Sunday, many of Jonesboro’s 100 churches found their pews filled a bit more, the hymns sung a bit louder. Parents put arms around their children, holding them closer.
Since the shooting, the community has grieved through the funerals for five of their own. Two other children of the community, Andrew Golden, 11, and Mitchell Johnson, 13, remain locked up in the county juvenile detention center, charged in the murder of those five.
“There’s mixed feelings in town about the boys. Some can’t find a place for them in their hearts, but there’s also been a lot of expressions of love for them,” said the Rev. Jerry Jolly, pastor at Temple Baptist and a volunteer chaplain at the detention facility.
“I don’t know what might have misfired in them to cause this damage, but I do know that hate begets hate and retards the healing we need,” he said. “But if we can’t love them, we can accept that Satan causes terrible things to happen, not little boys.”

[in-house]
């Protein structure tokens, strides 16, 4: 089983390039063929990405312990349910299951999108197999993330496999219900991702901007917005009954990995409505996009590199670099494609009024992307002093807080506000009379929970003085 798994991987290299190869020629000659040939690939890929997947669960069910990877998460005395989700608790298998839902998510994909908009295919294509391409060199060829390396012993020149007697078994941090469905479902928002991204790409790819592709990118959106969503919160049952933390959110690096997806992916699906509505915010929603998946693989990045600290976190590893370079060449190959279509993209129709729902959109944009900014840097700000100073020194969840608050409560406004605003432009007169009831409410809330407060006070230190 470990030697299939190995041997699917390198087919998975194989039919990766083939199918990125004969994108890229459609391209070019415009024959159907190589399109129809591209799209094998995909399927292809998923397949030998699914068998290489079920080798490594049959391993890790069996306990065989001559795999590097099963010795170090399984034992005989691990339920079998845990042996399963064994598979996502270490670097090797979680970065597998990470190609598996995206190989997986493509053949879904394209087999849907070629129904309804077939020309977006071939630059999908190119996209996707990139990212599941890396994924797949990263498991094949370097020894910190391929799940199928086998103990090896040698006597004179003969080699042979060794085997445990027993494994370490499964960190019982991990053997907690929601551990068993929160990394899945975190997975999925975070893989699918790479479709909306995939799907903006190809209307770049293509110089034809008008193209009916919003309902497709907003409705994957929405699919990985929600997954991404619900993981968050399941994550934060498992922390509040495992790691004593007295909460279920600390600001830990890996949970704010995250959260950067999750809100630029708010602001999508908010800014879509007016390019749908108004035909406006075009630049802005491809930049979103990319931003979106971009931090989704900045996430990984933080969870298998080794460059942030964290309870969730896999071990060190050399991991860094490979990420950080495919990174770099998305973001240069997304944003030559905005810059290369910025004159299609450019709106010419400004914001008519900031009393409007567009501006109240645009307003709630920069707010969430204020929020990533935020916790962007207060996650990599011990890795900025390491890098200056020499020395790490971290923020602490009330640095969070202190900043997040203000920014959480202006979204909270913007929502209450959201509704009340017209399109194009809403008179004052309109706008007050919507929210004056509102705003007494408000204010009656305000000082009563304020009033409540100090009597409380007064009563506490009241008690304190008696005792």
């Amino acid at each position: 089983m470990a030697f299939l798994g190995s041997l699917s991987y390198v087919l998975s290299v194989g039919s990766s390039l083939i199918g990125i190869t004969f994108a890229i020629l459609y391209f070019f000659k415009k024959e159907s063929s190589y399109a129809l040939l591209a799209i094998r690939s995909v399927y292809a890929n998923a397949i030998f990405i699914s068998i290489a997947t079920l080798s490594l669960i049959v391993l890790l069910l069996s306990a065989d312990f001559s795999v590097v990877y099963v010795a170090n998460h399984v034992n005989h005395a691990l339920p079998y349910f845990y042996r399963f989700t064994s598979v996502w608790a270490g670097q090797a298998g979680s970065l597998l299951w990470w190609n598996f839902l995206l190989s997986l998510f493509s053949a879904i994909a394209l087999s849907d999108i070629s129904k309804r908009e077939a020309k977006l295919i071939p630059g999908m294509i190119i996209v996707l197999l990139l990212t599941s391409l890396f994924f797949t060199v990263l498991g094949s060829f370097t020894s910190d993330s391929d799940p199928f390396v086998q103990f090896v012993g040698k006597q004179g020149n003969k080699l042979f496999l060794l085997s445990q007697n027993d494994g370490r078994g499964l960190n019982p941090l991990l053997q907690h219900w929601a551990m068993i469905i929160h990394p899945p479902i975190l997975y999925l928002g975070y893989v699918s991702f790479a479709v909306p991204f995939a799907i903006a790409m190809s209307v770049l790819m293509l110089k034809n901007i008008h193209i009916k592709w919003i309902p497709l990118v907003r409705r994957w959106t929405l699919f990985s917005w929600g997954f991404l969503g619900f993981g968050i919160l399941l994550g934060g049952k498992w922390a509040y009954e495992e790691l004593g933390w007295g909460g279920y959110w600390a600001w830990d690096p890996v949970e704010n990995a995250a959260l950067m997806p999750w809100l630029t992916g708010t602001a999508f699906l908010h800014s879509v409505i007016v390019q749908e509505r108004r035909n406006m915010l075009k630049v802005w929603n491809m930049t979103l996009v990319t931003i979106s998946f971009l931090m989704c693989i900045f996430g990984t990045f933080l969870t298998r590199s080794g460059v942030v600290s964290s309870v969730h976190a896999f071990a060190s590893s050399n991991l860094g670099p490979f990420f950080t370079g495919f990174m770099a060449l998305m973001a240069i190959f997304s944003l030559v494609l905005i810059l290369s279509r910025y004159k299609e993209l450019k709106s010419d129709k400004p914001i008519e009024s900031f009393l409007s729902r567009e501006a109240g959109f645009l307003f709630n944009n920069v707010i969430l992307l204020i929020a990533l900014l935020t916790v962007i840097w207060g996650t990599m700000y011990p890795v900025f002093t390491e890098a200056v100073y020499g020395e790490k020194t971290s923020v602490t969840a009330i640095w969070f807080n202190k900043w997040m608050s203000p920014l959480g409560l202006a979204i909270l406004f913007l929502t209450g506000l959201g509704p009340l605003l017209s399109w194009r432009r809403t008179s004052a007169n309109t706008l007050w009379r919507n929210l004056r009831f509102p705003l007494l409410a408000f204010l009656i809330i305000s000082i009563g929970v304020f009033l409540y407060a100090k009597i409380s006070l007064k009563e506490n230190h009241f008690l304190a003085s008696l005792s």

Jolly has, so far, been the only minister allowed to visit with Drew and Mitchell. He watched as the youngest, Drew, crawled into his grandmother’s lap, asking to go home.
“I visited with those boys and I saw shock in their eyes,” he said. “They are only now beginning to understand what they’ve done.”
Ministers all over Jonesboro struggled to find words for their congregations. Words to deal with the anger, sorrow and pain.
The Rev. Benny Baker at the Bono Church of Christ admitted he had worried all week. And then, on Sunday morning, he found the words.
“We will never know why, and we will never fully understand, and that is not our responsibility,” Baker told his congregation Sunday. “Our responsibility is simply summed up in responding … because that’s what God calls his people to do, and that is to respond.”
Jim Pinson, a captain in the Arkansas State Police and a deacon at the Temple Baptist Church, brought a similar message.
“This week has been a terrible burden, but there’s been a tremendous amount of prayer and compassion pour out for the victims, their families and even those two boys,” he said. “This is a churchgoing community. When one person hurts, we all reach out to help.”